Over the last month, we’ve all heard a lot about China. I write this before the Olympics start on 08/08/08. There has been an extended focus on China around the world. If the Olympics are uneventful—as we would pray and China would like—the focus will likely turn elsewhere.
For many reasons however, we shouldn’t forget China. First, let us look at a few facts from Operation World 2001.1 China has:
- 1.3 billion people. More than four times the U.S. figure of just under 300 million.
- 9,573,000 sq. km., only 43,000 more than the U.S.
- Some 91 million “Christians” (of all kinds) growing at 7.7% annual growth rate (AGR).2 The U.S. has 235 million “Christians” growing at 0.7% AGR.
China is big and diverse enough that these nation-wide statistics only hold minimal value. As someone once said, “Everything you’ve ever heard about China is probably true somewhere in China.”
If you only look at these big numbers, you could think that it is the U.S. that has a greater need. We realize that many of these 235 million Christians in “Christian” America don’t really follow Christ very well, if at all. Some say China has more true followers of Christ than 91 million—partly because there usually aren’t many “nominal Christians” in a society that has a history of persecuting them. Certainly, we in the U.S. have major needs and problems, as does China. When we look at unreached people groups and major population segments still untouched with the Gospel, China wins.
But I find it interesting that as China “modernizes” through research, planning, and ingenuity, some of their top economic experts point to the fact that they realize that the U.S. has achieved much of its progress because of the positive aspects of Christianity.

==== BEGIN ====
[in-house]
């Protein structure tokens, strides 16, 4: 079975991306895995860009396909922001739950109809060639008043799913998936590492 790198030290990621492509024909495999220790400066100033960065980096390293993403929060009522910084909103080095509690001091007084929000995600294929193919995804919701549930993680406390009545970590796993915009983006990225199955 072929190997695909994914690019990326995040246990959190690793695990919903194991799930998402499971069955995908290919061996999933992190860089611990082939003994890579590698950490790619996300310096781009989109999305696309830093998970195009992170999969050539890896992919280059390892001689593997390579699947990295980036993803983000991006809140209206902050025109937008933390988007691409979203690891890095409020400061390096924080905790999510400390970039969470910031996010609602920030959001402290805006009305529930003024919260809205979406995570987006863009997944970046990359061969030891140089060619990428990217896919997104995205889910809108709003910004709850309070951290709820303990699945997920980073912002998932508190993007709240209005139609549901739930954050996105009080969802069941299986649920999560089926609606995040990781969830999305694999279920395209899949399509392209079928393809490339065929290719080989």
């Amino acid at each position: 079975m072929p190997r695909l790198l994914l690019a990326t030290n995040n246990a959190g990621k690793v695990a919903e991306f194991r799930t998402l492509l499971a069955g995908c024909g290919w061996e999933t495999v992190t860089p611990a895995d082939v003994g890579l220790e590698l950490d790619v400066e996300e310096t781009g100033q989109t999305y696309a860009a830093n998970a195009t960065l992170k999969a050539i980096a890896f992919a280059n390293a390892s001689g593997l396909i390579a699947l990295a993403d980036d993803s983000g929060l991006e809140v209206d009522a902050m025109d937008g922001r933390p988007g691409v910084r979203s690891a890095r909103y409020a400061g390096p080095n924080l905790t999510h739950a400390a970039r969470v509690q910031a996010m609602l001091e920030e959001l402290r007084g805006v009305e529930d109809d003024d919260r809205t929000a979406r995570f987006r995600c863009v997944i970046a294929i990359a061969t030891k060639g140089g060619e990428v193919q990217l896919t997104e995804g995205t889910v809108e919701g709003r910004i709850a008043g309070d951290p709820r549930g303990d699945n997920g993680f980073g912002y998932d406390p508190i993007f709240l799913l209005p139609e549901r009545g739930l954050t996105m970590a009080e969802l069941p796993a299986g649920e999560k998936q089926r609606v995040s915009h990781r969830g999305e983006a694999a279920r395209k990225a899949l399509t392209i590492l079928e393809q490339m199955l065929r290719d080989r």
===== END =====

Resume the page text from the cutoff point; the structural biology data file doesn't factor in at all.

A friend who’s been in China for about 18 years visited me recently when I was in Asia. He detailed some amazing stories. Where he lives, near a major city, Chinese believers are very open and forthright in their testimony. Officials in the Communist Party and those who advise top Party officials have come forward and expressed the need for the moral foundation they believe comes from those who follow Christ.
Many of these same believers are being creative and entrepreneurial in their work and witness. I wish I could share more. God is working in ways we would have never dreamed or thought or planned. When they get a ministry idea, they run with it now, often without much knowledge of the real situation or cultural sensitivity. Like us, they make a lot of mistakes and learn along the way to be more effective.
These are not necessarily pastors. It is the businessmen, or other local Christian leaders who establishes a “beachhead” from their day-to-day work place. They leverage their circle of influence to impact as broadly as possible.
Some might read into this and wonder if we should still send workers to places like this. That is the wrong question. It is not a question of “whether or not” but “what kind.” The kind of person we need engaged in places all over the world is shifting.
Why not discuss this with those in your fellowship or missions team? What are the additional characteristics needed today?
As we seek the advance of God’s name among the nations, praise Him for what He is doing in China. Pray for the Church globally (including the U.S.), that we might all grow into a vision like Paul, who sought “the obedience of faith among all the Gentiles on behalf of His name.” (Romans 1:5b)